We’re at the doorstep to a new year, so there’s no better time than the present to check your site for security risks and brush up on your security habits.
Areas to focus on to get you started:
- Have all security patches been applied? (ask us to check or start with a free patch scanner at magereport.com)
- Have you changed your password recently?
- Have you run anti-virus/anti-malware scans on all computers/devices that access your store’s backend?
- Is your store’s backend URL unique?
- Do you have a backup plan in place?
- Is all the software in your site’s software stack updated/patched? (including Magento, WordPress, server side code such as PHP, etc)
- Are you adhering to the appropriate PCI Compliance level?
- Have you run, at the very least, an external malware scan on your site? (running one from the server side is always recommended, but a quick scan from Quttera or similar tool will quickly show you if you have any major problems)
- Have you been blacklisted? (here’s a good tool)
Hope that helps! Contact us if we can help out with anything or if you have any questions. Here’s to a safe & secure 2017!
Ps – Here’s some more security tips from a previous blog post: Magento Security Tips
Congratulations on our very own, Daryl Gochnauer, for becoming certified as a Magento Certified Solution Specialist this past Saturday!
If you’re unaware of what a certified Magento Solutions Specialist is, here’s how Magento defines the role (quoted directly from their site):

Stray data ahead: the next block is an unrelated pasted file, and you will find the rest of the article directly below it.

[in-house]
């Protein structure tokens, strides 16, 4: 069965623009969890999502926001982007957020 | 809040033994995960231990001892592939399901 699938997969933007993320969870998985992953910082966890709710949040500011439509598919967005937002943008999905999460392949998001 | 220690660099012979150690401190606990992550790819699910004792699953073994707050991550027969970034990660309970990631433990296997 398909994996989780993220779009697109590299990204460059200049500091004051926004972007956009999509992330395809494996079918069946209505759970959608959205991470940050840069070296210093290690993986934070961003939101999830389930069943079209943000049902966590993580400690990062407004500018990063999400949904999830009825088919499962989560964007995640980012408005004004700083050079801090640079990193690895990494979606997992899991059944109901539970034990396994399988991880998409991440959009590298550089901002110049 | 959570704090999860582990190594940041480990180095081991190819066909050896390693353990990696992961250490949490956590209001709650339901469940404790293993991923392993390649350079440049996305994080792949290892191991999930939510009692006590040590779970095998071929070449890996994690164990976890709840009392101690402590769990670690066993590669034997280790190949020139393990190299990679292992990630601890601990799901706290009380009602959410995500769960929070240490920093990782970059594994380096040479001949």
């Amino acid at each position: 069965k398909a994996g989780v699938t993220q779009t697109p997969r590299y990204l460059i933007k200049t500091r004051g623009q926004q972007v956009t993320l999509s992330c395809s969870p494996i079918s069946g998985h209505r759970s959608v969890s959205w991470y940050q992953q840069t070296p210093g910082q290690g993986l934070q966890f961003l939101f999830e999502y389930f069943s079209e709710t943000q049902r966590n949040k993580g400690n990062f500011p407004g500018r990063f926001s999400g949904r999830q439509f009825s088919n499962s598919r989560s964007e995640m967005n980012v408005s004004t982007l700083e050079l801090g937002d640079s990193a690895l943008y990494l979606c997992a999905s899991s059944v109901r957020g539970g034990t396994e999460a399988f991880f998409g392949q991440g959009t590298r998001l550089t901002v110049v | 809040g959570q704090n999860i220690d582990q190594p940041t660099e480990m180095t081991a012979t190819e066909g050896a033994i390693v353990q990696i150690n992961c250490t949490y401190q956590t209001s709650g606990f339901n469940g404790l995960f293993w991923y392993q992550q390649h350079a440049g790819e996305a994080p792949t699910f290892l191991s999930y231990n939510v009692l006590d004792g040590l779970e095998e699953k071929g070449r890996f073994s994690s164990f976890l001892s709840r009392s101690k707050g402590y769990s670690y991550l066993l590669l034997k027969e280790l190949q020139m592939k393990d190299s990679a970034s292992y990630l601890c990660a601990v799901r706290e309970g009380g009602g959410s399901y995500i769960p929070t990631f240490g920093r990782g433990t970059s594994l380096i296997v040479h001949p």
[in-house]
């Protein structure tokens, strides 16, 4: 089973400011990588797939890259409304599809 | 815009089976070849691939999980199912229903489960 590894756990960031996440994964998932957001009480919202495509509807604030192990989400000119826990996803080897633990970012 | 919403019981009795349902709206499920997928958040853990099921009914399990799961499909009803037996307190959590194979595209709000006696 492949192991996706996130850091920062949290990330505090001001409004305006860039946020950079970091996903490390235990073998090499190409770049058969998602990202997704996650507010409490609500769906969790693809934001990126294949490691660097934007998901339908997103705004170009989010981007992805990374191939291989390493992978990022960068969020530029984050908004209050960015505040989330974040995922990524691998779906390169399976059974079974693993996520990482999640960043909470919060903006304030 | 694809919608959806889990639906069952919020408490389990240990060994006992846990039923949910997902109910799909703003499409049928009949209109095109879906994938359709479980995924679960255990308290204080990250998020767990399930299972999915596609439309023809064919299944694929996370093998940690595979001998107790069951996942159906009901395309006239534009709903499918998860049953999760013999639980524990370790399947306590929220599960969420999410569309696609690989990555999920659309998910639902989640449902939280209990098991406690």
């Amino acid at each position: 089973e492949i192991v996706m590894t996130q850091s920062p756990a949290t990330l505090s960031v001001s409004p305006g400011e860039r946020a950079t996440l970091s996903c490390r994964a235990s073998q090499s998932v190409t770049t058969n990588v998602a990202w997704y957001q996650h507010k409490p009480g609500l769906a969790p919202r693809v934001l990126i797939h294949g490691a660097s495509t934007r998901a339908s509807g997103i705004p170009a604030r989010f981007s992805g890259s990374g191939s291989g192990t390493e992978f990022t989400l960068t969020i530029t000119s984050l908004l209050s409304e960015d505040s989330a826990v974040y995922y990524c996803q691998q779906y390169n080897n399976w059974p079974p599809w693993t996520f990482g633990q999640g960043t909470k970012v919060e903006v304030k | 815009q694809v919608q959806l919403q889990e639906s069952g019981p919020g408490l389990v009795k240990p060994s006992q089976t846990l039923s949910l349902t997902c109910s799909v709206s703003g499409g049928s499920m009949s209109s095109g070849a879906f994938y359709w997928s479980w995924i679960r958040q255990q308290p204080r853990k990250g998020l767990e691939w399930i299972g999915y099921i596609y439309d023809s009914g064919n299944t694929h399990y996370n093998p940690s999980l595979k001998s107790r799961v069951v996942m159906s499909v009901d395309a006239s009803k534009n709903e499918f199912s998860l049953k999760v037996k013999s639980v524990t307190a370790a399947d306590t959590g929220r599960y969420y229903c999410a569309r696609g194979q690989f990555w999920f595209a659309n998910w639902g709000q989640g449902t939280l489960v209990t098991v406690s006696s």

“A Magento Solution Specialist is an expert user of the Magento ecommerce platform. Drawing on a deep background in business and ecommerce, the Magento Solution Specialist can efficiently align business objectives with Magento functionality, optimize use of native features, and avoid unnecessary customization. Whether as a merchant, a manager, a consultant, or an analyst, the Magento Solution Specialist knows how to make the best use of Magento technology.”
With a certified Magento Solutions Specialist officially onboard, we look forward to supporting & growing your business with excellence now & into the future.
We’re pretty excited about unboxing our new NFC reader from Square!
This is Square’s first foray into the contactless payment world, and as usual, it’s beautifully executed with the great UX elements. From the small details like including a sticker with Apple Pay and Android Pay featured on it, to also an extra original Square reader so you can still accept non-chipped credit and debit cards, it’s been a pleasure to use.